"What I saw in jail, a woman who's 50 has not seen," Baraah says. "Suddenly, I became older. In the interrogation, I was threatened and pushed around to the point where I admitted to things I hadn't done."

One of those who has come to celebrate her homecoming is the Palestinian Authority's minister of Prisoners Affairs, Issa Qraqe. With 7,430 Palestinian prisoners held by Israel on security-related charges, according the Israeli human rights group B'Tselem, Mr. Qraqe's position involves arguing for prisoners' rights and releases, as well as helping the families of those in jail.

Qraqe says this week's deal appears to be a test of readiness for a more substantial exchange that would involve a much larger number of prisoners in exchange for Shalit. And, he adds, it's one area where Fatah – the faction that dominates the Palestinian Authority – sees eye to eye with Hamas, the militant organization that ousted its rival from Gaza two years ago.

"This is an indicator and a precursor to a bigger exchange deal," says Qraqe. "In spite of our political differences with Hamas, prisoners is a subject that no one disagrees on."

Mothers in prison – and out, waiting anxiously

Many of the other women who went home Friday are older, and some were convicted of more serious offenses during the height of the second intifada, which exploded nine years ago this month.

One, Gaza's Fatima al-Zeg, who is 40, was arrested by Israeli security forces in May 2007 and charged with being an accomplice to a suicide bombing. She was two months pregnant at the time.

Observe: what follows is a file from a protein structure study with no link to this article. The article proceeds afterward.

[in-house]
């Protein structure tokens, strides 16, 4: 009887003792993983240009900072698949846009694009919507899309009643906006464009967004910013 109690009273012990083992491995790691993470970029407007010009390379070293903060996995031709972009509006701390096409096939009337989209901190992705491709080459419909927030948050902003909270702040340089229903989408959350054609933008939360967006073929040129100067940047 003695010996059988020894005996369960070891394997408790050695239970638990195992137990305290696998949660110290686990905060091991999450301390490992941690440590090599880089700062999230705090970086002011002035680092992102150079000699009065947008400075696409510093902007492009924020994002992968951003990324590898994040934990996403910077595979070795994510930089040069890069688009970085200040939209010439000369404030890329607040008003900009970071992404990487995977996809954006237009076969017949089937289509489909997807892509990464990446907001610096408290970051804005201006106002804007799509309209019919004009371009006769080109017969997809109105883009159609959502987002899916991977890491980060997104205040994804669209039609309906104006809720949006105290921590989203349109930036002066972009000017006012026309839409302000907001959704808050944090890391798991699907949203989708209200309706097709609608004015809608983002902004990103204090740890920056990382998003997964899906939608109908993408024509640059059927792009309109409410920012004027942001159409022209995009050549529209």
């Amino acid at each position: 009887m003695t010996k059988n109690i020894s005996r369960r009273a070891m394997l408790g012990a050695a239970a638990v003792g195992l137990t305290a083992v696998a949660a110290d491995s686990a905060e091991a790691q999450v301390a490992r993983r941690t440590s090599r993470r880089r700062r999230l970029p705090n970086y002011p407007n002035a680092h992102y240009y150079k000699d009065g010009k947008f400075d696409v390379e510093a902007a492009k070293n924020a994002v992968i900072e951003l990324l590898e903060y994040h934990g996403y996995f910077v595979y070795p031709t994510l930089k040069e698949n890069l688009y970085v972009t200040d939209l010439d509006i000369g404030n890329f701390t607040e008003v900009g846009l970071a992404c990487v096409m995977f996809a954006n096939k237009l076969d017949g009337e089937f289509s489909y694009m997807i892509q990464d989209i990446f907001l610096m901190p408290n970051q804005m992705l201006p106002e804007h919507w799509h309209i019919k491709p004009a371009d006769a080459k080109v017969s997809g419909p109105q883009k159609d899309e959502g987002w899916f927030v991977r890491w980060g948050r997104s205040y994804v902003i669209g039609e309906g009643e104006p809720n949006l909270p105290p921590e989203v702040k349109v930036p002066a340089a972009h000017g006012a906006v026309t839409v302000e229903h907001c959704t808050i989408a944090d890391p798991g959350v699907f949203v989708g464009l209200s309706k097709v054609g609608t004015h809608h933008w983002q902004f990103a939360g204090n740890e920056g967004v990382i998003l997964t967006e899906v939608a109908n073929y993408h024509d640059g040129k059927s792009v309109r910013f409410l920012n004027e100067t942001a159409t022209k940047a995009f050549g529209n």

She arrived in Gaza to much fanfare with 18-month-old Yousef, having reared him so far in prison. Hamas proclaimed him "the youngest Palestinian prisoner."

That having loved ones in prisons is a regular facet of life for many Palestinians is written all over the walls of the Malki's living room. The walls boast pictures of their imprisoned sons, a guns-and-glory photo of one of their sons' friends who died a shahid, or martyr, and a bevy of special 8 x 10 cards, provided by the Ministry of Prisoners Affairs, that look like awards. They go out to the mothers of prisoners each year during the major holidays with a small gift, thanking them for their sacrifices to the cause.

Fathiye Malki, Baraah's mother, says she could deal with that much, but not with having her youngest daughter in jail. Her friend, sitting nearby, says Mrs. Malki had a breakdown when she found out about what her daughter had done.

"I never brought them up to be this way, but the situation, the soldiers, provokes them," Malki says. "I spend my life making prison visits to my children. Maybe the Israelis hope it will change them, but I think it only makes them harder."

To hear more on the Israeli-Palestinian peace process, watch this week’s edition of the Monitor’s “Talk to the Editor” with Ilene Prusher.